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The Sounds of Summer

The Sounds of Summer

The Sounds of Summer

Summer 2023 issue of American Craft magazine
Windchime made of clay in browns and blacks.
Multiple colors of stoneware clay stacked on top of each other making a wind chime.

Photo by Carrie Allen.

With the window open on a warm afternoon, you might hear someone practicing piano down the street, chirping birds gathered in a tree, cars honking at an intersection, or children laughing over a game of soccer in the park. Perhaps you’ll also hear wind chimes, their soft rhythmic ringing letting you know a refreshing breeze is on the way.

These bright beauties from Fettle & Fire of Longmont, Colorado, are handcrafted of stoneware clay and tinted with specialized pigments before firing. Shown here in light yellow, coral, teal, and seafoam, each chime piece is 3 in. across. The chimes make sound when hung together in clusters. / $60 | @fettleandfire

Available in 16 color combinations, these minimalist stoneware clay wind bells with ceramic clappers produce a rich sound. Co-designed by Bruce Fraser and Malou Leontsinis, both of Sedona, Arizona, the carved sound holes of the approximately 5-by-5-in. bells mimic the f-holes in guitars. / $48 | @earthwindbells | @thecraaft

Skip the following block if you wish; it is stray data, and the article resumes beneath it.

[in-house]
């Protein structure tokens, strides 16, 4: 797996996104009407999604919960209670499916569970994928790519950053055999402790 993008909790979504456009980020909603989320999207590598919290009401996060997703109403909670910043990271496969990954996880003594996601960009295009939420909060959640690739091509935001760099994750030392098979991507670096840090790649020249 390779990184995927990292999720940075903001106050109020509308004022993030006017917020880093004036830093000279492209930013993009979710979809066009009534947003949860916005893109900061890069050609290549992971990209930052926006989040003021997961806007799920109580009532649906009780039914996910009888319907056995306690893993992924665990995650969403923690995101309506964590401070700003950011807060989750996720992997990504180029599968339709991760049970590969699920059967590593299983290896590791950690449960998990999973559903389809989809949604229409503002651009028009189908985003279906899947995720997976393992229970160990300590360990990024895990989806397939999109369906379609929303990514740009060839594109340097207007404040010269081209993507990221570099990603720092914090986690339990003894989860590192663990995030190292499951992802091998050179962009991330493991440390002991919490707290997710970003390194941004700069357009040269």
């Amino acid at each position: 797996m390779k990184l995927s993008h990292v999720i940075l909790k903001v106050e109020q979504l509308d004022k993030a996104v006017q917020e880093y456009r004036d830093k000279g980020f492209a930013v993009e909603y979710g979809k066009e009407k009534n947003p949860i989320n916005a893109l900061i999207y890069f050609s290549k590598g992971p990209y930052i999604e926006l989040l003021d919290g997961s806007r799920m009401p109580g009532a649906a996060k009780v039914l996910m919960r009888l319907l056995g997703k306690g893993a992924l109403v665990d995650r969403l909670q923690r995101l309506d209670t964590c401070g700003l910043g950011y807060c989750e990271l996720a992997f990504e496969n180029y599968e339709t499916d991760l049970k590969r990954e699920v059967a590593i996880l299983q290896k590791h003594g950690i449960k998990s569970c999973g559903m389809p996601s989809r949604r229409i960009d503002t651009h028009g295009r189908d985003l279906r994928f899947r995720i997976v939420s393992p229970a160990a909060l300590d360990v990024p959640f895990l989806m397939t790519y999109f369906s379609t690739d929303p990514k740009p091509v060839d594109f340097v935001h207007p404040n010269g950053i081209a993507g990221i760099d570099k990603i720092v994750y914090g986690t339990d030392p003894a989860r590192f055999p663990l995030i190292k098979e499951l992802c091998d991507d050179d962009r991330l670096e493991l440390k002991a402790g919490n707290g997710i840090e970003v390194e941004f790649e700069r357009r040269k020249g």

Stoneware clay wind chime in browns and blacks.

Photo by Malou Leontsinis.

 Handmade of bare clay, the conical bells ascend in size, forming a chime.

Photo by Ann Cutting Photography.

Pasadena, California–based photographer and ceramist Ann Elliot Cutting’s wind chimes are simplicity in motion. Handmade of bare clay, the conical bells ascend in size, forming a chime approximately 12 to 20 in. long from its top bead to its oval ring clapper. For extra joy, cluster two—or five—together. / $65-$85

Circular woven piece with shards hanging from it.

Photo by Bill Bachhuber.

Portland, Oregon–based Richard and Deborah Bloom hand-gather the materials for their wildly unique wind chimes, including jingle-making shards of obsidian that they find “in the fault zones of the volcanic, high desert regions of Oregon.” Their chimes might include antlers, driftwood, num num thorns, or, as in the case
of this 18-by-8-in. chime, woven devil’s claw
pods. / $275


Hand carved clay bells stacked on top of one another.

Photo by Lane Dukart.

Each stoneware clay bell on these chimes is cast and then hand-carved with original designs at Lane Dukart’s solar-powered studio in the Colorado Rockies. The chimes, which vary in length from 7 to 48 in., are made of bells in multiple sizes that create a variety of tones. The triple medium chime pictured here catches the wind via a metal sail at its bottom. / $140

Researched by American Craft’s Assistant Editor Shivaun Watchorn. Written by Senior Editor Jennifer Vogel.

Stack of 4 American Craft magazines.

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